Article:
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President Ma denies sidestepping political issues with mainland

TAIPEI, Taiwan -- President Ma Ying-jeou denied yesterday an accusation that his government deals with China only on economic issues while avoiding anything political, saying there has been no attempt “to deliberately sidestep issues that are politically sensitive.”

“We can proceed so long as it is necessary,” he told Taiwan's delegation to the 9th Cross-Strait Economic Trade and Culture Forum that will open Saturday in Nanning, in China's Guangxi Province.

Ma cited the agreement Taiwan signed with China in 2009 on bilateral cooperation on fighting crime and mutual judicial assistance.

The issues covered by that agreement are not economic but instead have “certain political sensitivity” as they involve the two sides' power to govern and exercise jurisdiction, he said.

He cited ongoing bilateral talks on nuclear safety and the exchange of representative offices as two other examples.

The exchange of offices “is neutral in itself but there is no question that the issue naturally has some political sensitivity,” Ma said, adding that his government did not avoid the issue because of that aspect.

He said there is no change in his government's policy on cross-strait relations and he expressed hope that bilateral relations will deepen and expand under the policy.

The president also again clarified his comment about the cross strait relationship being “not international.”

He has been criticized for making the comment during his Double Ten National Day address earlier this month. Critics describe his characterization as indicating an ultimate goal of unification between the two sides and representing a concession to Beijing.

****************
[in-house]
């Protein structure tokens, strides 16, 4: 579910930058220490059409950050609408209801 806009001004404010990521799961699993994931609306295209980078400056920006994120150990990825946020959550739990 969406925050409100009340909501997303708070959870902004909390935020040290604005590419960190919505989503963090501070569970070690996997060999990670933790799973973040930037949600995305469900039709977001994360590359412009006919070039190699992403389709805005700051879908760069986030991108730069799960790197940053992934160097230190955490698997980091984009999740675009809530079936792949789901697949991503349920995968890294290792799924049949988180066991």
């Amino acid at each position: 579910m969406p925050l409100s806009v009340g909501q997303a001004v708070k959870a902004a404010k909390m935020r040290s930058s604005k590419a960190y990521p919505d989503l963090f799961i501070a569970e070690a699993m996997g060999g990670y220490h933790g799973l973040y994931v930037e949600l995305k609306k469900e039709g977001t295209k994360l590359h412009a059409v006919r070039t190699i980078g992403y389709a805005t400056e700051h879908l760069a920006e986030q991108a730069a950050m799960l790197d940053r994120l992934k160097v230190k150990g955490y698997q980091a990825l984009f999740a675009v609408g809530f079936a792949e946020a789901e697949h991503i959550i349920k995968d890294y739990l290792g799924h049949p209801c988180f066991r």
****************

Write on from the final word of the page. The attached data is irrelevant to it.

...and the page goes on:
The reason for saying that is because mainland China remains a territory of the Republic of China under the R.O.C. Constitution, he said.

“That has not changed and it is impossible for us to recognize another state or regime in our territory,” Ma told the delegation, led by Wu Po-hsiung, honorary chairman of the ruling Kuomintang.

Taiwan cannot ignore or deny the fact that the communist authorities have ruled mainland China for 64 years, he went on.

“If the two sides can first stop denying each other, then we can have some common ground and take care of each other's needs on that basis,” he added.

“Such is the special relationship that exists between the two sides of the Taiwan Strait,” said the president.

Ma also reaffirmed the principles of his cross strait policy, including no unification, no independence and no use of force.

1 Comment
October 23, 2013    blrrg23@
so Ma has finally become clear he is essentially in support of full unification; he may have the crack pipe dream that somehow mainland China is part of Taiwan/ROC/whatever, but he no longer hides his true feeling. What other position can he desire except unification?
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